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Local veterans on VA's future

by Evan White

Rochester, N.Y.--John White's experience with local hospitals run by the U.S. Department of Veterans Affairs has been pleasant.

"All of the issues about waiting for appointments, I haven't experienced any of that," explained White.

A retired Marine, White was deployed to Vietnam in 1967. Leg injuries made it a short deployment, he returned three months later and finished his career with the Marines after four years.

The problems with the VA that caused its leader, Eric Shinseki to resign, come from being part of such a large bureaucracy, said White.

"You have locations that are managed well, and locations that are not managed well," White added.

James Fuller, served in the U.S. Army from 1969-1972, and has not have good experience with VA hospitals since returning.

"I was there for three weeks knowing I had many, many mental issues," said Fuller.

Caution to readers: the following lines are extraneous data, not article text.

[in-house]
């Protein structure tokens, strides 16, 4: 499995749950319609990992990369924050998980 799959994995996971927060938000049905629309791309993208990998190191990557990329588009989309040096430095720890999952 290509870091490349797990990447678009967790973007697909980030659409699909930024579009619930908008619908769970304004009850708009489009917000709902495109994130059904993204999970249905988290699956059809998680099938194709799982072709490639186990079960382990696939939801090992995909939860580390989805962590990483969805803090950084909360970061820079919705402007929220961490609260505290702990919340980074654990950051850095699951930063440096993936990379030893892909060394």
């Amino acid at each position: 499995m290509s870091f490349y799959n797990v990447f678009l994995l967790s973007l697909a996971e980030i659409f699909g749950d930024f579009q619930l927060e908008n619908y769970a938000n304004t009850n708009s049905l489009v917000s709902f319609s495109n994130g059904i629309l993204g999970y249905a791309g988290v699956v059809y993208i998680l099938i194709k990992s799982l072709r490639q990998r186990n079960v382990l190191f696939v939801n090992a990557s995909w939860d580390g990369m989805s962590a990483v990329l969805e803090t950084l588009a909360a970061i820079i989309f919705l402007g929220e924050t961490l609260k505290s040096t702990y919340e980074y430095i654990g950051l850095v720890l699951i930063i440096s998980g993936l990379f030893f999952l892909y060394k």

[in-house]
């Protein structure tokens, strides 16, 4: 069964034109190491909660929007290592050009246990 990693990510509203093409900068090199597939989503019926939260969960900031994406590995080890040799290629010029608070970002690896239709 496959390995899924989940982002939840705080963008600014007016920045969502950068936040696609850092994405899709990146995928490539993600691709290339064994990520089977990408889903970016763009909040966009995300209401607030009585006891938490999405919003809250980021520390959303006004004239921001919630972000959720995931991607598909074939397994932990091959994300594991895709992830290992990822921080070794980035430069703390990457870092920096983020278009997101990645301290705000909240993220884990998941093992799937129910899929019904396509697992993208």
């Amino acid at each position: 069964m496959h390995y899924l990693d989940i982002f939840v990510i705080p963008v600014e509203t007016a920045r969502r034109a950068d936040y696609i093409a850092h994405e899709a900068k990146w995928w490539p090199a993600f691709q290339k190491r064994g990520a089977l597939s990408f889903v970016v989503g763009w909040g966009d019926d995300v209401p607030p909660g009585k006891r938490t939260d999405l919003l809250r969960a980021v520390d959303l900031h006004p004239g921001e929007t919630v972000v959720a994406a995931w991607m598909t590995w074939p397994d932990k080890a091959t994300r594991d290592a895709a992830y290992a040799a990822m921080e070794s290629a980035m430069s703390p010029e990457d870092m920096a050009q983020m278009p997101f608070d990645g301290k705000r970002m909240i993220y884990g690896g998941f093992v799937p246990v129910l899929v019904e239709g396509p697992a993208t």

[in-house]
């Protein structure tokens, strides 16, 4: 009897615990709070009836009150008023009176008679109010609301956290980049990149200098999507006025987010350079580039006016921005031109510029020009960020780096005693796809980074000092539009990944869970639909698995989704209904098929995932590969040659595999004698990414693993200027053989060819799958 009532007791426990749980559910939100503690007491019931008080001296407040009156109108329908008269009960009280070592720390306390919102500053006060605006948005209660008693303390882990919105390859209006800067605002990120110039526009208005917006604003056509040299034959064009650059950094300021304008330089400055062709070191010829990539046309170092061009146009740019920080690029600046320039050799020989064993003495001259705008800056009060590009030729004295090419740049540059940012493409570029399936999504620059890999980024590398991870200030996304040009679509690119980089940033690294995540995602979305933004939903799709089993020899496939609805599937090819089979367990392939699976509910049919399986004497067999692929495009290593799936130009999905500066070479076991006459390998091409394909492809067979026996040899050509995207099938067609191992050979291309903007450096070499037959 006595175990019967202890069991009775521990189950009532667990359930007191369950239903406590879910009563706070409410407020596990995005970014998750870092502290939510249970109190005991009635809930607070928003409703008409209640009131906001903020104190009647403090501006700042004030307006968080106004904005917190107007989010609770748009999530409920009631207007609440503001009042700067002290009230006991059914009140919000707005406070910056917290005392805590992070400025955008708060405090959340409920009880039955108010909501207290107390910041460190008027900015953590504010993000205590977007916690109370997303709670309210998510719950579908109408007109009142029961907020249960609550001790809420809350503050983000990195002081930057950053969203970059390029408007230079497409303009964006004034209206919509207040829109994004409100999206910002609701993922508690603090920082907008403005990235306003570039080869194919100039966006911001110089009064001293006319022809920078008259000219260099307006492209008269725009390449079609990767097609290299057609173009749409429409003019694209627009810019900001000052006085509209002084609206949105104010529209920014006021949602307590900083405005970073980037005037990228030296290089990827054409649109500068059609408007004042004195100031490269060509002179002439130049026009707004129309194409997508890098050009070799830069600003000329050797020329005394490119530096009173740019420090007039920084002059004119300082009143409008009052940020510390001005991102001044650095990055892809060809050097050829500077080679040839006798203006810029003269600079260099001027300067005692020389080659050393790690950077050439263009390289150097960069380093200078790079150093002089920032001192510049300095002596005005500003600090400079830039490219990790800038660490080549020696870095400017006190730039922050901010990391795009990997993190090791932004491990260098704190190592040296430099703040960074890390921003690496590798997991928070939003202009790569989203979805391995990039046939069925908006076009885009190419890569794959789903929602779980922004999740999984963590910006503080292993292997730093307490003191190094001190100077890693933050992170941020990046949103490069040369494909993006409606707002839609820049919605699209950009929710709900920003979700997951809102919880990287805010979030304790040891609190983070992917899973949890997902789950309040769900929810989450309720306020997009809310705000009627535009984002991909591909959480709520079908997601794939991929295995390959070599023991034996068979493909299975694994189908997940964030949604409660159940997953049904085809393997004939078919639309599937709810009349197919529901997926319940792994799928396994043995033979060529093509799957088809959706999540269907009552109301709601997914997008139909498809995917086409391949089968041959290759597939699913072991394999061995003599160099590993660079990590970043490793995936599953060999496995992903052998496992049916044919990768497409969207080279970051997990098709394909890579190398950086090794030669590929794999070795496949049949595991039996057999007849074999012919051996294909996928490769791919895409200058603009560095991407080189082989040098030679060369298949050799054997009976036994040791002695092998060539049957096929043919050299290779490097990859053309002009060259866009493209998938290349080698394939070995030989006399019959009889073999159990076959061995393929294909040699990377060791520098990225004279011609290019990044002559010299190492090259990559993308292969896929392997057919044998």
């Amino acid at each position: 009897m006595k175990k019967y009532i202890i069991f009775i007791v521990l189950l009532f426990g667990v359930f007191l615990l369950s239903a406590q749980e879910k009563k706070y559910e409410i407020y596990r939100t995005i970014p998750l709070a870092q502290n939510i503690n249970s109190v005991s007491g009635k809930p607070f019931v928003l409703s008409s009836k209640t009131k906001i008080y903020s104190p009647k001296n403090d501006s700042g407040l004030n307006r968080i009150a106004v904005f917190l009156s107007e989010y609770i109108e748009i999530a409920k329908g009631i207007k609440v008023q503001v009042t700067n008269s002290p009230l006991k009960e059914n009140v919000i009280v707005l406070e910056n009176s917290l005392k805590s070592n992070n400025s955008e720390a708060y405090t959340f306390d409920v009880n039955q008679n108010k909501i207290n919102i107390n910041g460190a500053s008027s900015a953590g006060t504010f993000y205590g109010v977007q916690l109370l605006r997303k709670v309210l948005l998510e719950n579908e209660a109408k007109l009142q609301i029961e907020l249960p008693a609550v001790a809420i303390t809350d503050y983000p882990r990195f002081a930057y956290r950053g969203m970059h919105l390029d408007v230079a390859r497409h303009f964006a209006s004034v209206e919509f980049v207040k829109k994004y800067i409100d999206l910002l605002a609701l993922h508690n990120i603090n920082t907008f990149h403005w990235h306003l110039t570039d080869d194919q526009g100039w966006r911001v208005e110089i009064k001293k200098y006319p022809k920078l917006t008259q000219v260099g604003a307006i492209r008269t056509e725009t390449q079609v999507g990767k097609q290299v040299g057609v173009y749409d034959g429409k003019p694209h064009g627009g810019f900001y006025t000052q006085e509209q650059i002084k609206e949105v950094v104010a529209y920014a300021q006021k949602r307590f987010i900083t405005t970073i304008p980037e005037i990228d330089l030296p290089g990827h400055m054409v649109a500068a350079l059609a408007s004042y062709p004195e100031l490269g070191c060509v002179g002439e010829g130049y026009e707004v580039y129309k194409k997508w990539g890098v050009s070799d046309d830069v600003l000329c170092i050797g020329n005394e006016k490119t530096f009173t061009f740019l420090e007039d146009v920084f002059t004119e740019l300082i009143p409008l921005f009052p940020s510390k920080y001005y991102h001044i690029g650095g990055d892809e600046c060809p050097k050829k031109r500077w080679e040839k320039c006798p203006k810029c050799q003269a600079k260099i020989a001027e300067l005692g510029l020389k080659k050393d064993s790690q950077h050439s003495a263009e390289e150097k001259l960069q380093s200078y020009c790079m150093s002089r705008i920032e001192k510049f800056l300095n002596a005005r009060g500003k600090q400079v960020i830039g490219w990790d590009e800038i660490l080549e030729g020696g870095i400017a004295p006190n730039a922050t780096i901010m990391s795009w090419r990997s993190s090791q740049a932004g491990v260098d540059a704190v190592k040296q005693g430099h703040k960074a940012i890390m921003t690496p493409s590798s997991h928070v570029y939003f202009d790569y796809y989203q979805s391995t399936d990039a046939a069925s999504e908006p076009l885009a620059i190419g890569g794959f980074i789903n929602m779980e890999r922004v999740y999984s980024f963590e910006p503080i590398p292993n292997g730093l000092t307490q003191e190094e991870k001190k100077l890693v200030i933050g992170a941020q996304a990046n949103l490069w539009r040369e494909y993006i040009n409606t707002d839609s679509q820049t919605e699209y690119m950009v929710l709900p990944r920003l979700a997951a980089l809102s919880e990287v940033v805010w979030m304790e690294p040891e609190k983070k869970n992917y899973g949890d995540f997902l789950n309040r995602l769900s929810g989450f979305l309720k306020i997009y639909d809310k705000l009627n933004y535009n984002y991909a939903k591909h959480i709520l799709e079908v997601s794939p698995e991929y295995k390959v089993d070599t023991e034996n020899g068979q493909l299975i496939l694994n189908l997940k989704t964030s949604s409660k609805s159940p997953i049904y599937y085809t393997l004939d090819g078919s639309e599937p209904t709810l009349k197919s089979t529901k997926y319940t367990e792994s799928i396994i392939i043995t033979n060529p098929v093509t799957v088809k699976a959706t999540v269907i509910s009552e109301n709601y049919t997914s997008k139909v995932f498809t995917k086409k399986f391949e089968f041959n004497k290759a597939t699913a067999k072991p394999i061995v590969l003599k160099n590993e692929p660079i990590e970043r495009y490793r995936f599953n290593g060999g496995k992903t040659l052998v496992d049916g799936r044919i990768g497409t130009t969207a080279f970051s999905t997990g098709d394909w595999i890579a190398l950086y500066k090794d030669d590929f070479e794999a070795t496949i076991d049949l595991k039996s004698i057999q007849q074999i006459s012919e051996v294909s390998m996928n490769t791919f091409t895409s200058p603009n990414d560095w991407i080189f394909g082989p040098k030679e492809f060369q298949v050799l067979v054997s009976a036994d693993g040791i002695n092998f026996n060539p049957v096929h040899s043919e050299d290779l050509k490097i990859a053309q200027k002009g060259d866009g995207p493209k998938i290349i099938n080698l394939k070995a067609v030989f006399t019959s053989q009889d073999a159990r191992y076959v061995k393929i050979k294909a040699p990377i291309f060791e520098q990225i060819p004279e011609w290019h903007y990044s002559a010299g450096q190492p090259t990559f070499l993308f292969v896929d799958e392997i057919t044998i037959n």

He was dismissed without care for various mental problems, according to Fuller.

"The VA needs a different business plan," said Todd Baxter, Chief Executive Officer of the Veteran's Outreach Center in Rochester.

He suggested the VA adopt a model similar to its homeless veterans prevention program, which gives local agencies control of how money is spent.

"We have the resources here," Baxter said.

There are more than 45,000 veterans in Monroe County, according to the 2010 U.S. Census.

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Washington Times